News & Events
The Ride of the Falling Leaves 2015
by David Rumm 24th September 2015


To maintain our connection with South London Cycling and to support Dulwich Paragon Cycling Club, we are riding The Ride of the Falling Leaves 2015 which is on 04th October. Looking forward to the rich autumn colours and views around Dulwich, Surrey and Kent.

Travelling Time for Workers with No Fixed Workplace Counts as ‘Working Time’
by Gemma Workman 21st September 2015

In the recent case of Federación de Servicios Privados del Sindicato Comisiones Obreras v Tyco Integrated Security SL and anor, the European Court of Justice has held that, for workers who do not have a fixed or habitual place of work, time spent travelling between their homes and the premises of the first and last customers designated by their employer constitutes ‘working time’.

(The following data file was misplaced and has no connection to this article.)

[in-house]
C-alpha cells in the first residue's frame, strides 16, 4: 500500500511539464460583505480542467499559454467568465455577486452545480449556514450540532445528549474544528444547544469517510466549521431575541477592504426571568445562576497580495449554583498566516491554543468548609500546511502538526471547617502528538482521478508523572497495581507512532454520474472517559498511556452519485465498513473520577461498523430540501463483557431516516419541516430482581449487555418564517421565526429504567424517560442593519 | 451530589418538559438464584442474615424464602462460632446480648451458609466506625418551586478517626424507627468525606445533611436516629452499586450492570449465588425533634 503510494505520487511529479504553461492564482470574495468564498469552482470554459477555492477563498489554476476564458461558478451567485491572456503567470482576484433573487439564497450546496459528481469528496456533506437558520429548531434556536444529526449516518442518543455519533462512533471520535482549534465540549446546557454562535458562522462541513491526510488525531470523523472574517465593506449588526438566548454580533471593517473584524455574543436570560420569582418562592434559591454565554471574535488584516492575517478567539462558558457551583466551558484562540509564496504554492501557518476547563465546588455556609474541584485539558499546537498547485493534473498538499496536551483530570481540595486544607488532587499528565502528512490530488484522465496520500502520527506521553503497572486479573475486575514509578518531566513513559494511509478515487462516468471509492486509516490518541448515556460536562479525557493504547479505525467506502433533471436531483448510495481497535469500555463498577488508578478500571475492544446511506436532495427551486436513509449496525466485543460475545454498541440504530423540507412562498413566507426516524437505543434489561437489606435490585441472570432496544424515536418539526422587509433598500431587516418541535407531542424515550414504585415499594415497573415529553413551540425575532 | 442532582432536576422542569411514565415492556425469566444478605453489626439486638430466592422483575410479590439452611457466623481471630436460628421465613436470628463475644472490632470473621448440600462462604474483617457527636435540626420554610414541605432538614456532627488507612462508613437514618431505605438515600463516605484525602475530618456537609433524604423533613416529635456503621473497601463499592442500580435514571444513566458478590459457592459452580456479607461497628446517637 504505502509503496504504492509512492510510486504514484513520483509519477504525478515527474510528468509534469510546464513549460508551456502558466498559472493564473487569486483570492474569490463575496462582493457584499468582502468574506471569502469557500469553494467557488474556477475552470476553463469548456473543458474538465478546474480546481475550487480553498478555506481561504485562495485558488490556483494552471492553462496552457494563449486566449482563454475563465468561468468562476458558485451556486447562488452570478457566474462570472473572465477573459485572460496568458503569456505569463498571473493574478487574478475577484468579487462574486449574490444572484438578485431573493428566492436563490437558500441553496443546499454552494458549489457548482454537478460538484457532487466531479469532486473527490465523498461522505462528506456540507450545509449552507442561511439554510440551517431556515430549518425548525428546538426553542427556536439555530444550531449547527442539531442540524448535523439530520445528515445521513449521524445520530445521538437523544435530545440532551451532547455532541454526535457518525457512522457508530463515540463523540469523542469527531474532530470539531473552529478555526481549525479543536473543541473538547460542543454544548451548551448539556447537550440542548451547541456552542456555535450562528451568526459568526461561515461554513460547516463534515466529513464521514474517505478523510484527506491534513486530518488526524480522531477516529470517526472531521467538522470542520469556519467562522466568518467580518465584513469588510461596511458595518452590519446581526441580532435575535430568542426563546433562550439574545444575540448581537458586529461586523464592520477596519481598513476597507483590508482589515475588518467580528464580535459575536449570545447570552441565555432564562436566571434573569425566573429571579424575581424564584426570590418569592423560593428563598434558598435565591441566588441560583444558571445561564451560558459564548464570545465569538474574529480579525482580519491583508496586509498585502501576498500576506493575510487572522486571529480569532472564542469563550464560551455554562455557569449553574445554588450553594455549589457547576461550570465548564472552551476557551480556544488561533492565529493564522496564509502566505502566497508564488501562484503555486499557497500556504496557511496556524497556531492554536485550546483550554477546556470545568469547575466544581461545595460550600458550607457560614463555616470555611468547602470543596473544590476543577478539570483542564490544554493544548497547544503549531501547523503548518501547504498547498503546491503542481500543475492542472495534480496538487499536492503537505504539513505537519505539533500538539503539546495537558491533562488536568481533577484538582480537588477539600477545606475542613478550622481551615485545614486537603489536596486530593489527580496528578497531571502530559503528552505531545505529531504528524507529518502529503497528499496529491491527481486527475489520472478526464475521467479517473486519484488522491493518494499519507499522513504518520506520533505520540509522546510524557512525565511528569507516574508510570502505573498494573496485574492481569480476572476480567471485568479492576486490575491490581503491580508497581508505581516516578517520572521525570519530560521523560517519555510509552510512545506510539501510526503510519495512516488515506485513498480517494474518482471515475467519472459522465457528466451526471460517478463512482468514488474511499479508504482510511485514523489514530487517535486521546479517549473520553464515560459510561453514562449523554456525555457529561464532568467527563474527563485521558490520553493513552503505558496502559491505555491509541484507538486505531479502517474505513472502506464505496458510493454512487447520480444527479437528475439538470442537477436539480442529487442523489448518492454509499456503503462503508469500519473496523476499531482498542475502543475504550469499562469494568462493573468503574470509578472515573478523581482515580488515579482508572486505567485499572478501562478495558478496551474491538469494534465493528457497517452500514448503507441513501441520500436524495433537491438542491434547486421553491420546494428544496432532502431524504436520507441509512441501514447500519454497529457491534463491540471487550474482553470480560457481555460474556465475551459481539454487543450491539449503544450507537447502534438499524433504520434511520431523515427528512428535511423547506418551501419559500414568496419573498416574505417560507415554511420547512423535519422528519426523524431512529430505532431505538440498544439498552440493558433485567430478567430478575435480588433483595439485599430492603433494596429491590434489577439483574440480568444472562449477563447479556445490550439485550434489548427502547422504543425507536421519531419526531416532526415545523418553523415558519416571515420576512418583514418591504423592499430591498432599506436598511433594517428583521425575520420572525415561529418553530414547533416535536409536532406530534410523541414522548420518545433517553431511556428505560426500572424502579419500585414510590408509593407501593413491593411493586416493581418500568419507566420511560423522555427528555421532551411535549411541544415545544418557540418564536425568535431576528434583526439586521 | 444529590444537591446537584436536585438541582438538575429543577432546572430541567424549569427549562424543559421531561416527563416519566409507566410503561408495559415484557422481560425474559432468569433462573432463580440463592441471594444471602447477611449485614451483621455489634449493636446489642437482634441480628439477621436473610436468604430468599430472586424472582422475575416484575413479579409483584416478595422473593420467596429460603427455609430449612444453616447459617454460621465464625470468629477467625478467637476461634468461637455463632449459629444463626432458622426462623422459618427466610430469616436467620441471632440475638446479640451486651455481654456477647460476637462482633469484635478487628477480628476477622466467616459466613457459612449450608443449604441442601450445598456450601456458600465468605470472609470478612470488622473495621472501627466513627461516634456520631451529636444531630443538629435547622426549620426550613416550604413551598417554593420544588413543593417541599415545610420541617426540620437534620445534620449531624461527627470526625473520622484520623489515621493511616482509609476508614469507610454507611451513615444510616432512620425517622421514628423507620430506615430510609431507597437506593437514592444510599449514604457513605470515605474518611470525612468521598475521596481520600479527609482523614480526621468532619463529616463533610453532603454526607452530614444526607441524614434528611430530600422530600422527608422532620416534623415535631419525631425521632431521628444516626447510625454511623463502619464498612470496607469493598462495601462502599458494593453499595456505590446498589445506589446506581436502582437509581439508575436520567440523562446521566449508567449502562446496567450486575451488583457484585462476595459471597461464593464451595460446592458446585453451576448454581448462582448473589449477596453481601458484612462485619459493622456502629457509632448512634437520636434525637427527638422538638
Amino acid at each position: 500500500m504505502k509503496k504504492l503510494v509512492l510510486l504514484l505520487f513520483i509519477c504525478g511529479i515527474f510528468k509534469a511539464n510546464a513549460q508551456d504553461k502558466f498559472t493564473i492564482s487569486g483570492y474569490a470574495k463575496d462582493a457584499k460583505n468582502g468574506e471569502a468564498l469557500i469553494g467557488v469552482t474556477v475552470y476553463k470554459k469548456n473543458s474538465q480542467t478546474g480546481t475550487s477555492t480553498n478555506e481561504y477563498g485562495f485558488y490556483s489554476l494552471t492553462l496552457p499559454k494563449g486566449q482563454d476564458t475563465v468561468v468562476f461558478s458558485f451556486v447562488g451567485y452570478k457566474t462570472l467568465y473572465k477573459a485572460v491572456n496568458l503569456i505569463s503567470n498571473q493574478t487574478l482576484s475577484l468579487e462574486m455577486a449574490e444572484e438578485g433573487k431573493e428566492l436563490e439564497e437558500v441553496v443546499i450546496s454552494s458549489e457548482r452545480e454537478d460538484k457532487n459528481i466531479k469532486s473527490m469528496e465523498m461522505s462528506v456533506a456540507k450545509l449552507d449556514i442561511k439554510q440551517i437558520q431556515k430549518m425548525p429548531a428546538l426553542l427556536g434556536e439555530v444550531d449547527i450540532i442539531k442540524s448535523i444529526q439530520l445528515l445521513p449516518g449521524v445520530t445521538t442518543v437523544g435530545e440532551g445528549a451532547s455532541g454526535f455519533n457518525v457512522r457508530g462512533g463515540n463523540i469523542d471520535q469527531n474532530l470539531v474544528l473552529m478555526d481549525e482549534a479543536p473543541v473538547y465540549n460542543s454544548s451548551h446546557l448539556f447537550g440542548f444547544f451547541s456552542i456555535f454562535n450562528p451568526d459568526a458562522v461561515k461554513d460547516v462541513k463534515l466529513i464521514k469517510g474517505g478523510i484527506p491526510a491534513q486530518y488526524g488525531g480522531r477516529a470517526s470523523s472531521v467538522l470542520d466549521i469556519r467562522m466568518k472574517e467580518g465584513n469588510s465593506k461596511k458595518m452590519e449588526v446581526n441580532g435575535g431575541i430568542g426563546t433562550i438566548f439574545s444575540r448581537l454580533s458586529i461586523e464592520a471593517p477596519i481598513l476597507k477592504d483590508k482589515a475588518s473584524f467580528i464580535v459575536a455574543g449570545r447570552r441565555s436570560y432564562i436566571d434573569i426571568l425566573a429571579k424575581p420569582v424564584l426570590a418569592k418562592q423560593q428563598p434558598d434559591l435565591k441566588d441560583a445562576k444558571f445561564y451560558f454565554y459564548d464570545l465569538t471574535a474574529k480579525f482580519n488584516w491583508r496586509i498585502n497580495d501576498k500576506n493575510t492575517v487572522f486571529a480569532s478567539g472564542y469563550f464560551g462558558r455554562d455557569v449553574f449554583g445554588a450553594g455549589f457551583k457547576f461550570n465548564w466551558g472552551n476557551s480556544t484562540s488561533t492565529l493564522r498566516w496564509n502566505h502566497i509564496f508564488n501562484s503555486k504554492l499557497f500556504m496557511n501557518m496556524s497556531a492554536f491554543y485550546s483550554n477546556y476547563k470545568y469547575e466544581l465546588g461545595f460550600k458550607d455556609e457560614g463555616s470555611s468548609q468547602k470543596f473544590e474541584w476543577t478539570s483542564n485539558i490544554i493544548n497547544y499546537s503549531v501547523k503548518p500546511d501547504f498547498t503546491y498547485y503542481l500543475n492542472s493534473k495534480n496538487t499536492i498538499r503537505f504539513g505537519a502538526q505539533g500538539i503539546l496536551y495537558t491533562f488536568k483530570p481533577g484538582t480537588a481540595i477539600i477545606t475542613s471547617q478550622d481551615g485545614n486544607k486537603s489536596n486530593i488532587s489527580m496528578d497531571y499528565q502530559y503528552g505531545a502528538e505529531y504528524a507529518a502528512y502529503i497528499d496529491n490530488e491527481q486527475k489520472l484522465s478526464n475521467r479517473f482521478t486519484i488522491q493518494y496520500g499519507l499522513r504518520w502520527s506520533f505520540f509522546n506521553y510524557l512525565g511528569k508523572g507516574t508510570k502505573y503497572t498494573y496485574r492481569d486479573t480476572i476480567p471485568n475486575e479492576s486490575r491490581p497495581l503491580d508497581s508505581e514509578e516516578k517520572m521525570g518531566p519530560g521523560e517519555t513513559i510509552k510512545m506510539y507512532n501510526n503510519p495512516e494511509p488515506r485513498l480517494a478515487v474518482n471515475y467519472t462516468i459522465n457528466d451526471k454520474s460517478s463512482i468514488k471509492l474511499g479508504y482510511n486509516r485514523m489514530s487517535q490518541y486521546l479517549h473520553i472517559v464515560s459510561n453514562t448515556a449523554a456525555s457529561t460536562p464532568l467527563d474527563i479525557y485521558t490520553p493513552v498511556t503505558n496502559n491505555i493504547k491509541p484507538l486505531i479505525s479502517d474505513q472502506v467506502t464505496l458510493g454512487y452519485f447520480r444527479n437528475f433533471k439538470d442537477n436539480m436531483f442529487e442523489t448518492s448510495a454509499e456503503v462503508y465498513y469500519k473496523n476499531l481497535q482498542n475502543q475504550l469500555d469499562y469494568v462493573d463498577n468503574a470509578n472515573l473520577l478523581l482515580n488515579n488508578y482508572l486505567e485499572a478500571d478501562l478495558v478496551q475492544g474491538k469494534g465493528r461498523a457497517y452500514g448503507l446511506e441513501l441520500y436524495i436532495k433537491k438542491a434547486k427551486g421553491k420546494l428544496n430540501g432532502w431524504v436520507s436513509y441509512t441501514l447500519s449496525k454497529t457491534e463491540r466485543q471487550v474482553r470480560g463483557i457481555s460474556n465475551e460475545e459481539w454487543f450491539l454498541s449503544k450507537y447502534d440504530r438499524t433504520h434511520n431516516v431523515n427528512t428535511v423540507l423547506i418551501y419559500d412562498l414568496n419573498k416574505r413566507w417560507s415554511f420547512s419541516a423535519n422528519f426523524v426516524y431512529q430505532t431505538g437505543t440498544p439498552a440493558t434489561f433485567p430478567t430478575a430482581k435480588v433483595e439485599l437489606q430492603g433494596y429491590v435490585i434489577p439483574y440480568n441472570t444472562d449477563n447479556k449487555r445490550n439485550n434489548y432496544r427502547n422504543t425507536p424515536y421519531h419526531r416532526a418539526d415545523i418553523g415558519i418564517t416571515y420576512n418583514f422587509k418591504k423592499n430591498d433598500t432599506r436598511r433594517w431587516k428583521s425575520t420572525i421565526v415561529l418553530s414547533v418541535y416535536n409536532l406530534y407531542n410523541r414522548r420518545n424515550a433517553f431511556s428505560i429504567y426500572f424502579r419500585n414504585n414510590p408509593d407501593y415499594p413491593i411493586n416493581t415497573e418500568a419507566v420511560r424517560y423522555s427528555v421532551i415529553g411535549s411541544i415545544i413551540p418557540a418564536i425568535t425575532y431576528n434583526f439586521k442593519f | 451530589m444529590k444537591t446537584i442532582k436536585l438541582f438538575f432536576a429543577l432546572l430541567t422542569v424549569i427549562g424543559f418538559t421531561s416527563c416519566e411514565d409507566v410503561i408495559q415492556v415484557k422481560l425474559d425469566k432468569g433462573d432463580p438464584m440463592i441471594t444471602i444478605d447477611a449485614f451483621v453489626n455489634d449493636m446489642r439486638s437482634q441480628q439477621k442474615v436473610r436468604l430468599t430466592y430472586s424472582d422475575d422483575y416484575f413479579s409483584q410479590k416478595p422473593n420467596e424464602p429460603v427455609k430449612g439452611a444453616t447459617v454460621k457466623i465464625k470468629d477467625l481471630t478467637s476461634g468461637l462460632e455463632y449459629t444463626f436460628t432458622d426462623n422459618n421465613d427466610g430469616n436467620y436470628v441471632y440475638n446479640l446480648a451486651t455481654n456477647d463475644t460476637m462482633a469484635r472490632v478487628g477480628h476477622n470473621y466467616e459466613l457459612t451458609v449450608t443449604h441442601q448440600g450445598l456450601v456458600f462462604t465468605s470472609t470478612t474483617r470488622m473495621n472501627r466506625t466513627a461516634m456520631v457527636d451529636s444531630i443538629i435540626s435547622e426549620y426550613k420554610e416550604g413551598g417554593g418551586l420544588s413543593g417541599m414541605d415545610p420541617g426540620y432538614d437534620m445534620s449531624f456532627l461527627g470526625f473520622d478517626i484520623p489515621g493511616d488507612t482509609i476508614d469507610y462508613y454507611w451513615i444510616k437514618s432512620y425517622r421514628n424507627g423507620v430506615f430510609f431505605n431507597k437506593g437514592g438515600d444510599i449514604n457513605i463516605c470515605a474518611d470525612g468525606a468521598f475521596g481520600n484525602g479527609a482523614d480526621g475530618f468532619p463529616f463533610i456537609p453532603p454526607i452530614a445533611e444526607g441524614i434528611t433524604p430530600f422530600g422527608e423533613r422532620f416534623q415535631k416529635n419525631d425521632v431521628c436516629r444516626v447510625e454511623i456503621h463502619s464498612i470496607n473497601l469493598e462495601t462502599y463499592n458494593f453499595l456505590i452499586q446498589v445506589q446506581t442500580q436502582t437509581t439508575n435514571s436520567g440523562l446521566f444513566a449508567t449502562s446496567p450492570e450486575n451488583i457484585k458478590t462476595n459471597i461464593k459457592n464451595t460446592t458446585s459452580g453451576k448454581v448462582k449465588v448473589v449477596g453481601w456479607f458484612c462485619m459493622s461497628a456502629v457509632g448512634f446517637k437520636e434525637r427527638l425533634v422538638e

TIS employs around 75 workers in Spain to install and maintain security equipment in homes and business premises.  Although the workers are all assigned to the central office in Madrid, each has responsibility for a particular geographical area.  The workers have the use of a company vehicle in which they travel every day from their homes to the places where they carry out work.  They use the same vehicle to return home at the end of the day.  The extent of such travel varies from day to day and can sometimes be over 100 km.  Under TIS’s policy, neither the first nor last journey of the day – namely the journey from the worker’s home to the first customer, and the journey from the last customer to the worker’s home – is counted as ‘working time’.  TIS therefore calculates the working day as running from the worker’s arrival at the first customer of the day, to the time that the worker leaves their last customer.  The workers challenged this classification as being contrary to the EU Working Time Directive.  The case was referred to the European Court of Justice, seeking a clarification on the meaning of ‘working time’ in this context.